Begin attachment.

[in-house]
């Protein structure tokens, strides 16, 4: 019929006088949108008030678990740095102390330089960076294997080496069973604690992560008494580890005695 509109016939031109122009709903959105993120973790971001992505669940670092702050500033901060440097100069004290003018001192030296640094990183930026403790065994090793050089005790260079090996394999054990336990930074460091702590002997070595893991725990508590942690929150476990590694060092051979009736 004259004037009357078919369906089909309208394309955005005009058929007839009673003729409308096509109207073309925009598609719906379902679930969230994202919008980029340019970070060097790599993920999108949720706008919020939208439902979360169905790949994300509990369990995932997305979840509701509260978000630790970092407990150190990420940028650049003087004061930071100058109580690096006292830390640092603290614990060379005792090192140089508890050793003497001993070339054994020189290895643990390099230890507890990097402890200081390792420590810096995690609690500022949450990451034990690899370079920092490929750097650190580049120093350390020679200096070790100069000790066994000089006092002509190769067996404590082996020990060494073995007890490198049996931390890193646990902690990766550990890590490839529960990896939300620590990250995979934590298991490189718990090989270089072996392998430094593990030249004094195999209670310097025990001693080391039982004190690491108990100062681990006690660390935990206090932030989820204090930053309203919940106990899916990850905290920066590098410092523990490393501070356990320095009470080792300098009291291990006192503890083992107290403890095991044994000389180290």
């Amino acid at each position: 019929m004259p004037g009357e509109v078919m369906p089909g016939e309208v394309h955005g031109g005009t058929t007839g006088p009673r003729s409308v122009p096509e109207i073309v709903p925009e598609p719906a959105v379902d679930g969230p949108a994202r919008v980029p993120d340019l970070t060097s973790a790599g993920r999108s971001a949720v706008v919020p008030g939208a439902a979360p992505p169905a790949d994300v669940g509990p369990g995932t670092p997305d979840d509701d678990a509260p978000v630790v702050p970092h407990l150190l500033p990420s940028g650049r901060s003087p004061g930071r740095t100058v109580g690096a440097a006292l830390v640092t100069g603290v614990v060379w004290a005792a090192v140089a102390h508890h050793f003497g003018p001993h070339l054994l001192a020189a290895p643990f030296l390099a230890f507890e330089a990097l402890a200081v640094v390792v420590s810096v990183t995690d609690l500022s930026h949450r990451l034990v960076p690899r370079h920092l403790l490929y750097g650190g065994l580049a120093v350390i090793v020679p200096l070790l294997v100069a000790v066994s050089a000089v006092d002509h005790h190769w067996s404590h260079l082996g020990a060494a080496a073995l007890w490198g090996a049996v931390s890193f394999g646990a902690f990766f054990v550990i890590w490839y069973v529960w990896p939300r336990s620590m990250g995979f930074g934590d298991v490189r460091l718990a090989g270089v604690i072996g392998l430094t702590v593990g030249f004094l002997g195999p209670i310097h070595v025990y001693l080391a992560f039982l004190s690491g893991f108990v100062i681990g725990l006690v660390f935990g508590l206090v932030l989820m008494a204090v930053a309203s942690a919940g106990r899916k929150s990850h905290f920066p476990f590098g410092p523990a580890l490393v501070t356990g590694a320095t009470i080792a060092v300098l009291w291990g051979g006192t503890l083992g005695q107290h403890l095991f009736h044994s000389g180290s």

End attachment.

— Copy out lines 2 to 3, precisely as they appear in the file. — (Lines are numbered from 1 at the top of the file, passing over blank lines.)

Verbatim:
């Protein structure tokens, strides 16, 4: 019929006088949108008030678990740095102390330089960076294997080496069973604690992560008494580890005695 509109016939031109122009709903959105993120973790971001992505669940670092702050500033901060440097100069004290003018001192030296640094990183930026403790065994090793050089005790260079090996394999054990336990930074460091702590002997070595893991725990508590942690929150476990590694060092051979009736 004259004037009357078919369906089909309208394309955005005009058929007839009673003729409308096509109207073309925009598609719906379902679930969230994202919008980029340019970070060097790599993920999108949720706008919020939208439902979360169905790949994300509990369990995932997305979840509701509260978000630790970092407990150190990420940028650049003087004061930071100058109580690096006292830390640092603290614990060379005792090192140089508890050793003497001993070339054994020189290895643990390099230890507890990097402890200081390792420590810096995690609690500022949450990451034990690899370079920092490929750097650190580049120093350390020679200096070790100069000790066994000089006092002509190769067996404590082996020990060494073995007890490198049996931390890193646990902690990766550990890590490839529960990896939300620590990250995979934590298991490189718990090989270089072996392998430094593990030249004094195999209670310097025990001693080391039982004190690491108990100062681990006690660390935990206090932030989820204090930053309203919940106990899916990850905290920066590098410092523990490393501070356990320095009470080792300098009291291990006192503890083992107290403890095991044994000389180290």
């Amino acid at each position: 019929m004259p004037g009357e509109v078919m369906p089909g016939e309208v394309h955005g031109g005009t058929t007839g006088p009673r003729s409308v122009p096509e109207i073309v709903p925009e598609p719906a959105v379902d679930g969230p949108a994202r919008v980029p993120d340019l970070t060097s973790a790599g993920r999108s971001a949720v706008v919020p008030g939208a439902a979360p992505p169905a790949d994300v669940g509990p369990g995932t670092p997305d979840d509701d678990a509260p978000v630790v702050p970092h407990l150190l500033p990420s940028g650049r901060s003087p004061g930071r740095t100058v109580g690096a440097a006292l830390v640092t100069g603290v614990v060379w004290a005792a090192v140089a102390h508890h050793f003497g003018p001993h070339l054994l001192a020189a290895p643990f030296l390099a230890f507890e330089a990097l402890a200081v640094v390792v420590s810096v990183t995690d609690l500022s930026h949450r990451l034990v960076p690899r370079h920092l403790l490929y750097g650190g065994l580049a120093v350390i090793v020679p200096l070790l294997v100069a000790v066994s050089a000089v006092d002509h005790h190769w067996s404590h260079l082996g020990a060494a080496a073995l007890w490198g090996a049996v931390s890193f394999g646990a902690f990766f054990v550990i890590w490839y069973v529960w990896p939300r336990s620590m990250g995979f930074g934590d298991v490189r460091l718990a090989g270089v604690i072996g392998l430094t702590v593990g030249f004094l002997g195999p209670i310097h070595v025990y001693l080391a992560f039982l004190s690491g893991f108990v100062i681990g725990l006690v660390f935990g508590l206090v932030l989820m008494a204090v930053a309203s942690a919940g106990r899916k929150s990850h905290f920066p476990f590098g410092p523990a580890l490393v501070t356990g590694a320095t009470i080792a060092v300098l009291w291990g051979g006192t503890l083992g005695q107290h403890l095991f009736h044994s000389g180290s």